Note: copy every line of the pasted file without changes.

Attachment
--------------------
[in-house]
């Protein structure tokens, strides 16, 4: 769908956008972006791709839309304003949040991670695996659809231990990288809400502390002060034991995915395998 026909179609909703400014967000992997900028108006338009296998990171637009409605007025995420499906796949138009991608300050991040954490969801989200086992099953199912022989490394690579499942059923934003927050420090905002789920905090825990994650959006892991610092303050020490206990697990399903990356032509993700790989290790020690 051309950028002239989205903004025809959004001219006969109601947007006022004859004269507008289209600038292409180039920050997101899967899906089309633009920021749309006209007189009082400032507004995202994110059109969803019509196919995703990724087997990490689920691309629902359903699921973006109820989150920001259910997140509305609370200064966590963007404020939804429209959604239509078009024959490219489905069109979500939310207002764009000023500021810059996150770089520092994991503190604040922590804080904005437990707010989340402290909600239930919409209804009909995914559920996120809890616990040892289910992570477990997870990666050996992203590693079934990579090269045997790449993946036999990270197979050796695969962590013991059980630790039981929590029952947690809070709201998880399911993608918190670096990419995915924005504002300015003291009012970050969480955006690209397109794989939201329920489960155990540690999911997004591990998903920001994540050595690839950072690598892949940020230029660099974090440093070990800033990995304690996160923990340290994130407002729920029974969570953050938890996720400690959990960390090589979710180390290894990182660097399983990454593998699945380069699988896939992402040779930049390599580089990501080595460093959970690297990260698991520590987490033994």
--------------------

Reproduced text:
[in-house]
């Protein structure tokens, strides 16, 4: 769908956008972006791709839309304003949040991670695996659809231990990288809400502390002060034991995915395998 026909179609909703400014967000992997900028108006338009296998990171637009409605007025995420499906796949138009991608300050991040954490969801989200086992099953199912022989490394690579499942059923934003927050420090905002789920905090825990994650959006892991610092303050020490206990697990399903990356032509993700790989290790020690 051309950028002239989205903004025809959004001219006969109601947007006022004859004269507008289209600038292409180039920050997101899967899906089309633009920021749309006209007189009082400032507004995202994110059109969803019509196919995703990724087997990490689920691309629902359903699921973006109820989150920001259910997140509305609370200064966590963007404020939804429209959604239509078009024959490219489905069109979500939310207002764009000023500021810059996150770089520092994991503190604040922590804080904005437990707010989340402290909600239930919409209804009909995914559920996120809890616990040892289910992570477990997870990666050996992203590693079934990579090269045997790449993946036999990270197979050796695969962590013991059980630790039981929590029952947690809070709201998880399911993608918190670096990419995915924005504002300015003291009012970050969480955006690209397109794989939201329920489960155990540690999911997004591990998903920001994540050595690839950072690598892949940020230029660099974090440093070990800033990995304690996160923990340290994130407002729920029974969570953050938890996720400690959990960390090589979710180390290894990182660097399983990454593998699945380069699988896939992402040779930049390599580089990501080595460093959970690297990260698991520590987490033994």